Intentional walk pays off for A's
05/06/2013 12:00 AM
05/06/2013 5:13 AM
NEW YORK – Grant Balfour was angry. He had just given up a broken-bat single to Brett Gardner and thrown a wild pitch to Robinson Cano, moving the potential tying run to second base with two outs in the bottom of the ninth inning.
A's manager Bob Melvin called for an intentional walk.
"I don't make the decisions. He felt that that was the decision to make. That's not really for me to answer on this stuff," the A's closer said.
Up came Vernon Wells, 6 for 12 with two homers and two doubles against Balfour in his career.
Balfour fell behind 2-1 in the count, got two foul balls, then got Wells to swing over a 92-mph fastball, saving Oakland's 5-4 win over the Yankees on Sunday.
"I guess I got lucky ... facing Wells then, with the history," Balfour said.
Andy Pettitte allowed Luke Montz's solo home run in the fourth – his first in 4 1/2 years – and Yoenis Cespedes' two-run homer in the fifth.
After the Yankees rallied against Jerry Blevins to tie the score 4-4 in the sixth, the A's Josh Donaldson homered into the second deck in left field in the eighth off Boone Logan (2-2).
Balfour retired Chris Nelson on a line drive to right and struck out pinch hitter Brennan Boesch before Gardner's hit. Cano, who went in 4 for 12 against Balfour, took a called strike before the reliever bounced a curveball, which nicked the wrist of catcher Derek Norris, temporarily creating some numbness. Melvin didn't hesitate to call for the walk.
"Trust me, I know it's 6 for 12 and two homers sitting right behind him, but in this ballpark and the way Cano is swinging, it was a better option," Melvin said.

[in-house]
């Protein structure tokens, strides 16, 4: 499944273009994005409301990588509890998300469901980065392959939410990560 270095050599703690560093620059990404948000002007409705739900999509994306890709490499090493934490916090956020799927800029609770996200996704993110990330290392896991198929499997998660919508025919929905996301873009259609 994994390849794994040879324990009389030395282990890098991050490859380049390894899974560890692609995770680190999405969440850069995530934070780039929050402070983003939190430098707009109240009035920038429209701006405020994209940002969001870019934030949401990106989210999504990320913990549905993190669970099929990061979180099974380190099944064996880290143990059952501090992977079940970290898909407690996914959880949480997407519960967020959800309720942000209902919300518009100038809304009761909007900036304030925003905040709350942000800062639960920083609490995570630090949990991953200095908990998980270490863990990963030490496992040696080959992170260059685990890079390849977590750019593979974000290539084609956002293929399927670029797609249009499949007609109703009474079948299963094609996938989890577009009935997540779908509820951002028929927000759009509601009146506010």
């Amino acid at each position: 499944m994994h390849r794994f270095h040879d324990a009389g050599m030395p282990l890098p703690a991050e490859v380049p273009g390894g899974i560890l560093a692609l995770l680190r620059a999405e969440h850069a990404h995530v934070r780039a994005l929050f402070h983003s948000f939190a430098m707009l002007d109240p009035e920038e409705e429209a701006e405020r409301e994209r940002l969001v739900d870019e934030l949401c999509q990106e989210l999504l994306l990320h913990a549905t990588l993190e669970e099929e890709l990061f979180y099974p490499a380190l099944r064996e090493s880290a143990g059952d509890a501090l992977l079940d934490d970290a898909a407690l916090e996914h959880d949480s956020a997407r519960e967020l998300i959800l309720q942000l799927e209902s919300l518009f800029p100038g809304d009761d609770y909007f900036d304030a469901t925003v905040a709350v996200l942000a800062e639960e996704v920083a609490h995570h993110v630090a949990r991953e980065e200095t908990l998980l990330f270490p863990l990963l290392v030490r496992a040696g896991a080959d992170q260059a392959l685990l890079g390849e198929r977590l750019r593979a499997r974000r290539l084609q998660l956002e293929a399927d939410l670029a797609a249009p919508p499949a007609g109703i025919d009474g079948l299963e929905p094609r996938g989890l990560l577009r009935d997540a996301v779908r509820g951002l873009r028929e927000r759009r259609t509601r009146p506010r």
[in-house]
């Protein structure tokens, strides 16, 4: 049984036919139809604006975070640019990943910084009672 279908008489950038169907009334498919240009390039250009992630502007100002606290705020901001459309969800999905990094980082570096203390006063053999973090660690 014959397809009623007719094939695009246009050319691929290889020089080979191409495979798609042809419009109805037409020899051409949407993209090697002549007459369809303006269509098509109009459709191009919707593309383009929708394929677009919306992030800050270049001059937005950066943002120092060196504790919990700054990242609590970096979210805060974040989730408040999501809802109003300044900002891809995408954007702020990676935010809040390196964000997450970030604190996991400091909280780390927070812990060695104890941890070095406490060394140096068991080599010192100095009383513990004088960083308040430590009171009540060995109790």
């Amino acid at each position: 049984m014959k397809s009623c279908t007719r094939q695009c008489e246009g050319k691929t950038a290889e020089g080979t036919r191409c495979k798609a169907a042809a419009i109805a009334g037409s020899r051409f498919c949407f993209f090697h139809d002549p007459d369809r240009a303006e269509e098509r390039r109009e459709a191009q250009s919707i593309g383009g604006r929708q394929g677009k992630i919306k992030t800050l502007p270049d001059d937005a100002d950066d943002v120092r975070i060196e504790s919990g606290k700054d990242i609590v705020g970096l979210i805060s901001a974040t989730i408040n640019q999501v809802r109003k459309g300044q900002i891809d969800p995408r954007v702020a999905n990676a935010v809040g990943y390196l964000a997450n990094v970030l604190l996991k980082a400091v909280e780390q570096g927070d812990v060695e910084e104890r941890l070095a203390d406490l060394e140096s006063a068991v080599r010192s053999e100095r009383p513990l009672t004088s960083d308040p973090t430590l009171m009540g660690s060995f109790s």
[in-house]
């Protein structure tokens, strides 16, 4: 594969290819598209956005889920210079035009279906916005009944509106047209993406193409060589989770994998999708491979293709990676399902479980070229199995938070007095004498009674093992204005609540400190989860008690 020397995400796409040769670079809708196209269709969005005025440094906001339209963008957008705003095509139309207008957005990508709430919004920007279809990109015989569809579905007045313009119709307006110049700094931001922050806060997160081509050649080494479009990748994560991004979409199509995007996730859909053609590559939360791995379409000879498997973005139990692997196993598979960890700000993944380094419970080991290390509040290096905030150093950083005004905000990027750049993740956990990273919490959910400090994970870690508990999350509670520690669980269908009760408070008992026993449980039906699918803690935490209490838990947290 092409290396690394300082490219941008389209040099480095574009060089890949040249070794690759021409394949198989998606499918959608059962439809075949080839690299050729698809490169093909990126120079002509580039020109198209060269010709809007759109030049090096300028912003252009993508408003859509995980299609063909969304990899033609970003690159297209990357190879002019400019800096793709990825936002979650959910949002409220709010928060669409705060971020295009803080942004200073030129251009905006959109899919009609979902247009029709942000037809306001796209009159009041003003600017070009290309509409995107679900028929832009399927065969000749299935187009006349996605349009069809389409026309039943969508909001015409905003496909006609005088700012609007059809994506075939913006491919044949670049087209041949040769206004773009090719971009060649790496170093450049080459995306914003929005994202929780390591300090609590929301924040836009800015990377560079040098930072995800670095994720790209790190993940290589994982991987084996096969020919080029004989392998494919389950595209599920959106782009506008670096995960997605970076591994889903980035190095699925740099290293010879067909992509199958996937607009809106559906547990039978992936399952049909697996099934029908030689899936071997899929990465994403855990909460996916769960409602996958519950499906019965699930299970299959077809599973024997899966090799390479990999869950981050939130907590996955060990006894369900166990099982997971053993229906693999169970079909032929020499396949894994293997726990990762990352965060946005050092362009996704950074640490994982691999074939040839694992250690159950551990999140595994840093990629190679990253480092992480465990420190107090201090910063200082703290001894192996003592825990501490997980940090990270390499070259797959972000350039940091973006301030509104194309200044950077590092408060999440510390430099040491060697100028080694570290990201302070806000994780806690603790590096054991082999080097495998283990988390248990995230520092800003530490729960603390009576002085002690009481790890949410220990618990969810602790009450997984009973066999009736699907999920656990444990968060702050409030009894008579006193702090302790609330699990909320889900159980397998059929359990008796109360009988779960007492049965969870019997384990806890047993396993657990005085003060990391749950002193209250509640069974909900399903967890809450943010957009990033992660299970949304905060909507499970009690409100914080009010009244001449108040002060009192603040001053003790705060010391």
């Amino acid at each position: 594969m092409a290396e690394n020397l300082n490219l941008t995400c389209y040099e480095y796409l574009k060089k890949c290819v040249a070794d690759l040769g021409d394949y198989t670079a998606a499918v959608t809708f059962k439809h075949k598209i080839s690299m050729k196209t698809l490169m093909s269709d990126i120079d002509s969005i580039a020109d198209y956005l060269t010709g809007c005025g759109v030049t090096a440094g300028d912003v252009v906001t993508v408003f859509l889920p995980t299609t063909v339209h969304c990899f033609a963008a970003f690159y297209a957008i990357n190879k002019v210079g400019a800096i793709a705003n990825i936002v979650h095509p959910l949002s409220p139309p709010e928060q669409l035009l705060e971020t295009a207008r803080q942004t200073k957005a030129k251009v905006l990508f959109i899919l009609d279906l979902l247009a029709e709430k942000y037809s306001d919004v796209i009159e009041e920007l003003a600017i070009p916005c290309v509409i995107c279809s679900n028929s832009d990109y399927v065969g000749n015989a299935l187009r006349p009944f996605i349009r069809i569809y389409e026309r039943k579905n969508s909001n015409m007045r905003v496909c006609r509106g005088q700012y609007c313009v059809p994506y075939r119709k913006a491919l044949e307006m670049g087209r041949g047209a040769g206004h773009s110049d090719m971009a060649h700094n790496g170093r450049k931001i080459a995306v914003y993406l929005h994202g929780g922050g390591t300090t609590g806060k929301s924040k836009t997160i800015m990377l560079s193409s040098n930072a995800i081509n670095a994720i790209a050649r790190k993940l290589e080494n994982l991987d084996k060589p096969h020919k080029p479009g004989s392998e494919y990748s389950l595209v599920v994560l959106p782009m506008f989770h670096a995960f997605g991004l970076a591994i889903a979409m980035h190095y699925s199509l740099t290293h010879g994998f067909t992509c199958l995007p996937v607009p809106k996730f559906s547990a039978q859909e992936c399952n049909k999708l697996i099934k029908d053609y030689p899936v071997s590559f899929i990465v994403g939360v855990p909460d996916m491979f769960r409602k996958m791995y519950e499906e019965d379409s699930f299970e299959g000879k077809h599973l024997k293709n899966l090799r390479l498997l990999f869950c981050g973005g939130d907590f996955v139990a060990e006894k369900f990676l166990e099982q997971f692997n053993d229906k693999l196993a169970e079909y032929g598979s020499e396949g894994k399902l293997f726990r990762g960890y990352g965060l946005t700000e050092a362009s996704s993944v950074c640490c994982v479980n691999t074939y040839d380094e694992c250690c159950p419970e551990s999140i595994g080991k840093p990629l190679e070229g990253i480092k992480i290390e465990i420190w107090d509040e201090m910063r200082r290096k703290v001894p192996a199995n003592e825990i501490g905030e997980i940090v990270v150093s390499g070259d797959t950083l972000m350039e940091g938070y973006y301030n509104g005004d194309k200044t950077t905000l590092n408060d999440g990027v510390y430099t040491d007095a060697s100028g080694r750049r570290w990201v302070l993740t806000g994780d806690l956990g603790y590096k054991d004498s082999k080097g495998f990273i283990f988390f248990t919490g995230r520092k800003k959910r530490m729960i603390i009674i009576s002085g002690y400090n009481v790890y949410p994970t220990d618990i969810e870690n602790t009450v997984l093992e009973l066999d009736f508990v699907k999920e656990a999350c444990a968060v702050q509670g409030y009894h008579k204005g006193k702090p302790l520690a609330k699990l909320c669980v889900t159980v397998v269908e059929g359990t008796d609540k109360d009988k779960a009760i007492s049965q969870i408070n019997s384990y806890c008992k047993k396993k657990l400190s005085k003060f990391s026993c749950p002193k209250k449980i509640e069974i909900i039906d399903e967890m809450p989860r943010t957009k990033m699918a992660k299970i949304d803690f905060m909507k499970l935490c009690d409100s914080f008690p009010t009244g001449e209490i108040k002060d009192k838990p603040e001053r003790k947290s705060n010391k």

Balfour earned his fifth save and 23rd in a row in a streak that began a year ago Sunday. He would rather have ended the game by retiring Cano, who leads the Yankees with eight home runs.
"I was fired up. I want to face him. I want to get him out," Balfour said. "It was a 1-1 count. I felt good about it. Like I said, it was Bob's decision."
Sean Doolittle (2-0) pitched a perfect seventh, and Ryan Cook got out of a two-on, one-out jam in the eighth. Oakland has won seven of its last 10 against the Yankees.
"I've been through so many unnerving ninths that I know you literally have to play 27 outs and three strikes on the last out to get a win here," Melvin said.
Montz, called up from the minors after Coco Crisp and Chris Young were injured in Tuesday's 19-inning win over the Angels, homered leading off the fourth. It was his second big-league homer and first since Sept. 28, 2008, for Washington.
"It felt like my first one again," he said. "Being at Yankee Stadium against Pettitte made it that much more impressive. Big game, big win."
Cespedes homered into the visiting bullpen in left for a 4-1 lead in the fifth. After he crossed the plate and exchanged high-fives with teammates, he waved to his mother, Estela Milanes, who was sitting behind the third-base dugout. The Cuban defector was reunited with his family members earlier this year.
Oakland's Josh Reddick was 0 for 33 at new Yankee Stadium before he doubled to lead off the ninth.
About This BlogMatt Kawahara has covered baseball for The Sacramento Bee for three years. Kawahara, a McClatchy High School and UC Berkeley graduate, joined The Bee in 2010. Before joining Sports, he was a general assignment news reporter. Reach Kawahara at firstname.lastname@example.org. Twitter: @matthewkawahara.
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